In this paper we explore a novel approach for anytime heuristic search, in which the node that is most probable to improve the incumbent solution is expanded first. This is especially suited for the "anytime aspect" of anytime algorithms - the possibility that the algorithm will be be halted anytime throughout the search. The potential of a node to improve the incumbent solution is estimated by a custom cost function, resulting in Potential Search, an anytime best-first search. Experimental results on the 15-puzzle and on the key player problem in communication networks (KPP-COM) show that this approach is competitive with state-of-the-art anytime heuristic search algorithms, and is more robust.
State spaces in classical planning domains are usually quite large and can easily be extended to larger unmanageable sizes that do often exceed the capacity of many solvers. In this context, heuristic planning provides a powerful mean for solving rather difficult instances. However, it has been empirically observed that the performance significantly drops in the most difficult domains where the heuristic function induces large plateaus or unrecognized dead-ends. Therefore, a large effort has been invested in improving heuristic functions while only a few contributions have been made to the selection of the search algorithm. Thus, we review the choice of the search algorithm and show that some improvements are still feasible for various kinds of domains, especially the harder ones. In order to do so, we add diversity to the heuristic search in the hope that severe plateaus and/or dead-ends will be avoided or that shorter plans will be found. Also, with the aim of making the reporting of results more clear, a technique based on cumulative distribution functions is advocated.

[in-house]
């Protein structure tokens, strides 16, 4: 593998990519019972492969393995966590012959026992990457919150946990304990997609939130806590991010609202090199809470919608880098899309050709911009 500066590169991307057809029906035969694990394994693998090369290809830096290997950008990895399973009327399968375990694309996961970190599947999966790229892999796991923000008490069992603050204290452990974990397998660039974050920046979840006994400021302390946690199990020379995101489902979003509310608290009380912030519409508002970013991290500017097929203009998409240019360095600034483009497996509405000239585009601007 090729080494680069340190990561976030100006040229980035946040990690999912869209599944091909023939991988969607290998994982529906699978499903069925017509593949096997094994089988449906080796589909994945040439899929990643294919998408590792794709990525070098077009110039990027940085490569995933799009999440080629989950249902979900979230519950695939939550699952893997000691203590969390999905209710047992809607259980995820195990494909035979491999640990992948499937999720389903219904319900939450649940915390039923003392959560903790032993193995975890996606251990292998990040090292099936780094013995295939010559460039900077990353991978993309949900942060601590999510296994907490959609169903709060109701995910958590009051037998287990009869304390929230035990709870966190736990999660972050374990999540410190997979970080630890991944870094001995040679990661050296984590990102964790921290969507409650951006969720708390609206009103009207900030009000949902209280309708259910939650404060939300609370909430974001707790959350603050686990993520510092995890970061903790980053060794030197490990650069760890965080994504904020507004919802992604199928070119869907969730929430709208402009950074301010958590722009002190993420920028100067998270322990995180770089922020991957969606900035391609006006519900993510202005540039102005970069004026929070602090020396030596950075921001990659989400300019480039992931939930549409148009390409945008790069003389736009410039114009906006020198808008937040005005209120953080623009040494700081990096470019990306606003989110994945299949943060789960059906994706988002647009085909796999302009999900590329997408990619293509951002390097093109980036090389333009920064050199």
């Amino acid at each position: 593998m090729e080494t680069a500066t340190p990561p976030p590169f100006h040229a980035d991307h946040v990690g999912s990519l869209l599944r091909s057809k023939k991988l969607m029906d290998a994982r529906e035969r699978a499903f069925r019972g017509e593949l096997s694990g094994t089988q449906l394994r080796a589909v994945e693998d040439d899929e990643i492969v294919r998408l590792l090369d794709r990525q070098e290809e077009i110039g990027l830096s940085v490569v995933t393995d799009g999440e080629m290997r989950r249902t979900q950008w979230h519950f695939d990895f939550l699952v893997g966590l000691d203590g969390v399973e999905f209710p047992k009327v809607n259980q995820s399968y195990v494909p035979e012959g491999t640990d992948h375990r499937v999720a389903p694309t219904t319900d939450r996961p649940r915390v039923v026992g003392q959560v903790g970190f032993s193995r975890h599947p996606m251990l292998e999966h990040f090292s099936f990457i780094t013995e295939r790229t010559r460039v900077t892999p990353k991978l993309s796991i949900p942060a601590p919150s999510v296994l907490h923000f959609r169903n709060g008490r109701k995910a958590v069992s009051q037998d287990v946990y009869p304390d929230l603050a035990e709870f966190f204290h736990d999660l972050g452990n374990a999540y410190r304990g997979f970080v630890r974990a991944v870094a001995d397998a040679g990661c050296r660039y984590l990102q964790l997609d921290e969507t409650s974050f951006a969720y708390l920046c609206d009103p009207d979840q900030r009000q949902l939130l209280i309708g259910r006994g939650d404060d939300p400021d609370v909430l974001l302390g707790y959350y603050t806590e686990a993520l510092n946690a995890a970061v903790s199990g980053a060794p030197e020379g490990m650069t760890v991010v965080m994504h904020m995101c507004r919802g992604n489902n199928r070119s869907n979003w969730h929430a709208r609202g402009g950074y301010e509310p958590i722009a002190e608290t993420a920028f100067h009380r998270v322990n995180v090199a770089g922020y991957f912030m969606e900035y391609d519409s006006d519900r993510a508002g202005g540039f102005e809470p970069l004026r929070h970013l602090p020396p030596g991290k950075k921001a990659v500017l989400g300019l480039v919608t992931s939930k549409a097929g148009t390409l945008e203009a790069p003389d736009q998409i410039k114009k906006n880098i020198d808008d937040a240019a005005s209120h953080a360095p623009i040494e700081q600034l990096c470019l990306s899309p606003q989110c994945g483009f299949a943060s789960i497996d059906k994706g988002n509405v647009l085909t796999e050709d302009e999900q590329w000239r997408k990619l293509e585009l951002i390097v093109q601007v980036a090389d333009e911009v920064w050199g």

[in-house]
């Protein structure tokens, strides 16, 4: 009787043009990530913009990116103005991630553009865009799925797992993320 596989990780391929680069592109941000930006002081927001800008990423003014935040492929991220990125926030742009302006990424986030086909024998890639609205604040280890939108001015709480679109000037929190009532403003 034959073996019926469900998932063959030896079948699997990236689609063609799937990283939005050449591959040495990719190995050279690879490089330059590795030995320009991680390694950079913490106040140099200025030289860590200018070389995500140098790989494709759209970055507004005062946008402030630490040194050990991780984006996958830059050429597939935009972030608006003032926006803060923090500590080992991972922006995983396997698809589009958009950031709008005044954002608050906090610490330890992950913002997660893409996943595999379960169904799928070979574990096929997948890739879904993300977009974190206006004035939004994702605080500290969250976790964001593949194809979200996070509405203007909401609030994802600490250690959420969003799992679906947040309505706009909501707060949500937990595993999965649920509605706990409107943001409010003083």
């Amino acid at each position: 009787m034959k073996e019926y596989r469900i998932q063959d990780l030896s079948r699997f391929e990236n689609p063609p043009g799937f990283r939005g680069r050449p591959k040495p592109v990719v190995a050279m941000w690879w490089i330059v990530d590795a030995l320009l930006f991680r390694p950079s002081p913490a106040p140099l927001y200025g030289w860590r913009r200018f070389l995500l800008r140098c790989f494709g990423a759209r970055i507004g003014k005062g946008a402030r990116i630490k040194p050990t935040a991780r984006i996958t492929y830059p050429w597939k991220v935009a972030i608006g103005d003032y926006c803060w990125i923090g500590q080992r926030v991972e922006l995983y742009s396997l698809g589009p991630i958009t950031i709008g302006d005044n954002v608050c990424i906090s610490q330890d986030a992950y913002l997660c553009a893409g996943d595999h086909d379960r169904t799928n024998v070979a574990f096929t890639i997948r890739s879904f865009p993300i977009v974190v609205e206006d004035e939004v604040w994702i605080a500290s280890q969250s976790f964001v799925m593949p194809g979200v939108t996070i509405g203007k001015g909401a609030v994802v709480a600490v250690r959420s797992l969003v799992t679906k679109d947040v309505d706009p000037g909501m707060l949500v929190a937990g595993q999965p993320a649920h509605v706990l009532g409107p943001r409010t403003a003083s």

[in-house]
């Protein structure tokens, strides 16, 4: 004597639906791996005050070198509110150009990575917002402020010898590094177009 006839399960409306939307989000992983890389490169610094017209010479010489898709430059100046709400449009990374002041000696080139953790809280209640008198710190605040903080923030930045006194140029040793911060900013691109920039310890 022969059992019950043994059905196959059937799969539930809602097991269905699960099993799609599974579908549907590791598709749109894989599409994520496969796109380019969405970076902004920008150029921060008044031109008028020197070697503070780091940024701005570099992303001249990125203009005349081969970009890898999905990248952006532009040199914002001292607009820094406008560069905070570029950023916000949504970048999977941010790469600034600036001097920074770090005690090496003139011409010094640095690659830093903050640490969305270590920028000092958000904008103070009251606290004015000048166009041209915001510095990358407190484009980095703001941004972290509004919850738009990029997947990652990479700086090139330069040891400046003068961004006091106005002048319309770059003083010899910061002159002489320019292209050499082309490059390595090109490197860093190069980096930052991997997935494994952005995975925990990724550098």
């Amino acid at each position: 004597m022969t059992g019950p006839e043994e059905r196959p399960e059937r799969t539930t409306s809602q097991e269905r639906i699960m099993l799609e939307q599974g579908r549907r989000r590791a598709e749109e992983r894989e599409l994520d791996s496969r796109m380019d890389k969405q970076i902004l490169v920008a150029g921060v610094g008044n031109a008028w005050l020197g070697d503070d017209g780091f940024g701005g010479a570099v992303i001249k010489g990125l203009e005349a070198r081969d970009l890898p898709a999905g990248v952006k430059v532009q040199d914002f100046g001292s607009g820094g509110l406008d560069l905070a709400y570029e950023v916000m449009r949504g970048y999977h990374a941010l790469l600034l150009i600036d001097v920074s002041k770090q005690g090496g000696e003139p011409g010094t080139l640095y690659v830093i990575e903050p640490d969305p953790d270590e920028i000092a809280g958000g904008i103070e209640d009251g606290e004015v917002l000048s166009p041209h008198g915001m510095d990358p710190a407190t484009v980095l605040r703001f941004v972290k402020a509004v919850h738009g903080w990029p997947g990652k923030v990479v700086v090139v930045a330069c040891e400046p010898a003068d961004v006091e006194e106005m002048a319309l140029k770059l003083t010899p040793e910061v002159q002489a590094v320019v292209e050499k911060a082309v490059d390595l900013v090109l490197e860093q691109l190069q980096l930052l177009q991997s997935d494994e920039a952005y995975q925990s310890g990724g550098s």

In this paper we propose a new algorithm for solving general two-player turn-taking games that performs symbolic search utilizing binary decision diagrams (BDDs). It consists of two stages: First, it determines all breadth-first search (BFS) layers using forward search and omitting duplicate detection, next, the solving process operates in backward direction only within these BFS layers thereby partitioning all BDDs according to the layers the states reside in. We provide experimental results for selected games and compare to a previous approach. This comparison shows that in most cases the new algorithm outperforms the existing one in terms of runtime and used memory so that it can solve games that could not be solved before with a general approach.